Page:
Brutal, boneheaded riffs and guttural, gravel-chewing growls make up the meat and potatoes of Mammoth Grinder’s rough-and-ready, groove-heavy brand of primal audio aggression.
Granted, there are no major surprises to be found on Cosmic Crypt, but the short, savage nature of the songs, and the irrepressible nature of the band’s obvious enthusiasm for the twin pillars of Death Metal and d-beats, should make this both easy to pick up, and hard to put down.
Necropia – Desecration Complex
The phrase “Djent-influenced Deathcore” is probably enough to make a good proportion of our readership skip straight past this one, but for those of you who’ve stuck around, my hope is that you’ll still find some enjoyment when checking out the music on Desecration Complex.
I’ll admit, the band’s style and songwriting approach is a little bit “everything and the kitchen sink”, as the album comprises a wealth of different elements and influences, sometimes arranged more than a little haphazardly, running the gamut from Tech Death to Slam to Black Metal to Melodeath to… everything in between… but when it all comes together (as it does during an extremely solid run in the middle of the album) the group are more than capable of delivering the goods, even if they haven’t quite locked down a distinct sound of their own just yet.
Nervosa – Downfall of Mankind
Thrash isn’t a genre I dabble in very much these days. For the most part it’s generally just one element (even if it’s a major one) among many in the bands I listen to.
But every so often I’ll stumble across a band who describe themselves (or are described by others) as “Thrash”… yet who offer so much more… and it’s these types of bands I find myself drawn to, regardless of their label.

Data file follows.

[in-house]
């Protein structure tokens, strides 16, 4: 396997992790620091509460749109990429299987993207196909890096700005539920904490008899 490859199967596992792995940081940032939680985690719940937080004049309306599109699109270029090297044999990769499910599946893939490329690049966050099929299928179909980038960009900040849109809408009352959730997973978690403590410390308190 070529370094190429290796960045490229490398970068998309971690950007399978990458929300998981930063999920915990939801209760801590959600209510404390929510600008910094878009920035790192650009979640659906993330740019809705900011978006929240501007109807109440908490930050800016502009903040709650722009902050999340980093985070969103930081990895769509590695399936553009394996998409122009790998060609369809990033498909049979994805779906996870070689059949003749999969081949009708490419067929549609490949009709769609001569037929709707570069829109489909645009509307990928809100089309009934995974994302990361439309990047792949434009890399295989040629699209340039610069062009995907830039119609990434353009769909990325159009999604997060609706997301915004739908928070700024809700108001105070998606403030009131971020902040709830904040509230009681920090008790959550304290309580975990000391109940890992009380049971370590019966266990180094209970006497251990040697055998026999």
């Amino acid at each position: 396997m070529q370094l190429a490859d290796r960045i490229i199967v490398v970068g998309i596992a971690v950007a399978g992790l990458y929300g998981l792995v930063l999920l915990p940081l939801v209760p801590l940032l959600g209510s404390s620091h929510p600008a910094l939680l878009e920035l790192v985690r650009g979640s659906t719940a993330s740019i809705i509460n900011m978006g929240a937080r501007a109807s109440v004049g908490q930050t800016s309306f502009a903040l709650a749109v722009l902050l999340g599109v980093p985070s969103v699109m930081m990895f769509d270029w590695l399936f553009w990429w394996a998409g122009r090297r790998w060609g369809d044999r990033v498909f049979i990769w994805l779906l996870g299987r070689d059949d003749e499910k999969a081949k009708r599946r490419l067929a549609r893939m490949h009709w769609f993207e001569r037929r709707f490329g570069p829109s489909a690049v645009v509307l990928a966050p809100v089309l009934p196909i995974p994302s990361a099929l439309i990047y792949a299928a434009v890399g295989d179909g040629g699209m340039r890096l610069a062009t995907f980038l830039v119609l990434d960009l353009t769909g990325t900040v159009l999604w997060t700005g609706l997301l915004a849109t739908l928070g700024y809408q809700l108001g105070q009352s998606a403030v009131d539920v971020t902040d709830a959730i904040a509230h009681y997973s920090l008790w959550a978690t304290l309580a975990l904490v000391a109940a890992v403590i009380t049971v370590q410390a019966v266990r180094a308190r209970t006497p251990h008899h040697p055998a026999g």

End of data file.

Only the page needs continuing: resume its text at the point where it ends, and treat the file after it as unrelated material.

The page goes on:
Case in point, in terms of raw aggression and ultra-heavy, neck-wrecking riffage, Brazilian trio Nervosa have gone above and beyond on their new album, Downfall of Mankind, delivering twelve (eleven, plus an intro) tracks which aren’t so much “Old School” as they are simply timeless in their display of pure metallic power.
Nest – Metempsychosis
Doom-Sludge? Blackened Post-Doom? Whatever you choose to call it, the sound which Nest have conjured on Metempsychosis is as grim and as harrowing as anything you’d care to mention, melding eerie, hypnotic ambience and grinding, nausea-inducing riffs, into one seamlessly sickening whole.
But, for all its venom and bile and bowel-loosening heaviness, it’s also disgustingly catchy when it wants to be, to the point where the lurching rhythms and heaving hooks of songs like “Gallows of Forever” and the manic “From the Darkness In Me, Illuminate”, should potentially come with a health-warning.
The Yellow King – Debris and Modern Wreckage
Last, but by no means least, the chunky, subtly proggy Metallic Hardcore proffered by The Yellow King may be a slightly atypical choice for us here at NCS, but mark my words… the German quintet’s brand of punky passion, metallic grit, and artifully incorporated atmosphere/ambience, should be just the ticket for anyone who considers themselves a fan of bands like Burst, Shai Hulud, and/or Vision of Disorder.